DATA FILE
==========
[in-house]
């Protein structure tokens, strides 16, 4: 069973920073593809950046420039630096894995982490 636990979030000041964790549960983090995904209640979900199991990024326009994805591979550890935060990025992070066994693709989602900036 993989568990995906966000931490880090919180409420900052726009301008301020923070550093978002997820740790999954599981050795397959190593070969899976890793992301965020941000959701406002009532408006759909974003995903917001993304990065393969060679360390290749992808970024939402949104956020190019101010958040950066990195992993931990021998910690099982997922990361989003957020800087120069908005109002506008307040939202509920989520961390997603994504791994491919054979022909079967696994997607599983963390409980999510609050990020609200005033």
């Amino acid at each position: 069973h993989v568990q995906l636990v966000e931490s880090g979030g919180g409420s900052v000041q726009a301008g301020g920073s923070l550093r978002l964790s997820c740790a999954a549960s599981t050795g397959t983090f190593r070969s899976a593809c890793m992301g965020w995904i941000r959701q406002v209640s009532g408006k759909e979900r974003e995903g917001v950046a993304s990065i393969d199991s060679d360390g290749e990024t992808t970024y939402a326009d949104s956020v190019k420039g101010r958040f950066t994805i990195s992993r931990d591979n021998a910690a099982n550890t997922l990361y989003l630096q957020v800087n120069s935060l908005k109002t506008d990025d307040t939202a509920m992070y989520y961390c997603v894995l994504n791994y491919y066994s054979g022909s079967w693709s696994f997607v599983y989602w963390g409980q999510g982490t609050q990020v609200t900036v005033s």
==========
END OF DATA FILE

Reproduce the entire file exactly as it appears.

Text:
[in-house]
């Protein structure tokens, strides 16, 4: 069973920073593809950046420039630096894995982490 636990979030000041964790549960983090995904209640979900199991990024326009994805591979550890935060990025992070066994693709989602900036 993989568990995906966000931490880090919180409420900052726009301008301020923070550093978002997820740790999954599981050795397959190593070969899976890793992301965020941000959701406002009532408006759909974003995903917001993304990065393969060679360390290749992808970024939402949104956020190019101010958040950066990195992993931990021998910690099982997922990361989003957020800087120069908005109002506008307040939202509920989520961390997603994504791994491919054979022909079967696994997607599983963390409980999510609050990020609200005033």
């Amino acid at each position: 069973h993989v568990q995906l636990v966000e931490s880090g979030g919180g409420s900052v000041q726009a301008g301020g920073s923070l550093r978002l964790s997820c740790a999954a549960s599981t050795g397959t983090f190593r070969s899976a593809c890793m992301g965020w995904i941000r959701q406002v209640s009532g408006k759909e979900r974003e995903g917001v950046a993304s990065i393969d199991s060679d360390g290749e990024t992808t970024y939402a326009d949104s956020v190019k420039g101010r958040f950066t994805i990195s992993r931990d591979n021998a910690a099982n550890t997922l990361y989003l630096q957020v800087n120069s935060l908005k109002t506008d990025d307040t939202a509920m992070y989520y961390c997603v894995l994504n791994y491919y066994s054979g022909s079967w693709s696994f997607v599983y989602w963390g409980q999510g982490t609050q990020v609200t900036v005033s």